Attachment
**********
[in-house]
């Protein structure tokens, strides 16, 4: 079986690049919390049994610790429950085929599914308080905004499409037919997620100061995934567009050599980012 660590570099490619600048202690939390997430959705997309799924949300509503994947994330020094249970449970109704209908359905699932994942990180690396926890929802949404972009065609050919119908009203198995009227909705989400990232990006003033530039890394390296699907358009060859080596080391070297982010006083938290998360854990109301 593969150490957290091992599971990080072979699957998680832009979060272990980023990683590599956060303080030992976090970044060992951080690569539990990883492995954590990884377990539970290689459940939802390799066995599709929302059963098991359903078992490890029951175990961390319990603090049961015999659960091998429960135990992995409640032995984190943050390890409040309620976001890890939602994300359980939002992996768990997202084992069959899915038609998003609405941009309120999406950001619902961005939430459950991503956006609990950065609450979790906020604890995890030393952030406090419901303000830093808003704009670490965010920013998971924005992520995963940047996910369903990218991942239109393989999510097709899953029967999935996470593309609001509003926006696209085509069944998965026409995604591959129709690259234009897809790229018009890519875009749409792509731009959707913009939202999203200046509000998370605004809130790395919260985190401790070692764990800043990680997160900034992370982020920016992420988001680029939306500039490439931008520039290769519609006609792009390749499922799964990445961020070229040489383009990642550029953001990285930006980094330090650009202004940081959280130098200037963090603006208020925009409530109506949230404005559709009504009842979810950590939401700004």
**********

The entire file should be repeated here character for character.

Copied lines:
[in-house]
């Protein structure tokens, strides 16, 4: 079986690049919390049994610790429950085929599914308080905004499409037919997620100061995934567009050599980012 660590570099490619600048202690939390997430959705997309799924949300509503994947994330020094249970449970109704209908359905699932994942990180690396926890929802949404972009065609050919119908009203198995009227909705989400990232990006003033530039890394390296699907358009060859080596080391070297982010006083938290998360854990109301 593969150490957290091992599971990080072979699957998680832009979060272990980023990683590599956060303080030992976090970044060992951080690569539990990883492995954590990884377990539970290689459940939802390799066995599709929302059963098991359903078992490890029951175990961390319990603090049961015999659960091998429960135990992995409640032995984190943050390890409040309620976001890890939602994300359980939002992996768990997202084992069959899915038609998003609405941009309120999406950001619902961005939430459950991503956006609990950065609450979790906020604890995890030393952030406090419901303000830093808003704009670490965010920013998971924005992520995963940047996910369903990218991942239109393989999510097709899953029967999935996470593309609001509003926006696209085509069944998965026409995604591959129709690259234009897809790229018009890519875009749409792509731009959707913009939202999203200046509000998370605004809130790395919260985190401790070692764990800043990680997160900034992370982020920016992420988001680029939306500039490439931008520039290769519609006609792009390749499922799964990445961020070229040489383009990642550029953001990285930006980094330090650009202004940081959280130098200037963090603006208020925009409530109506949230404005559709009504009842979810950590939401700004």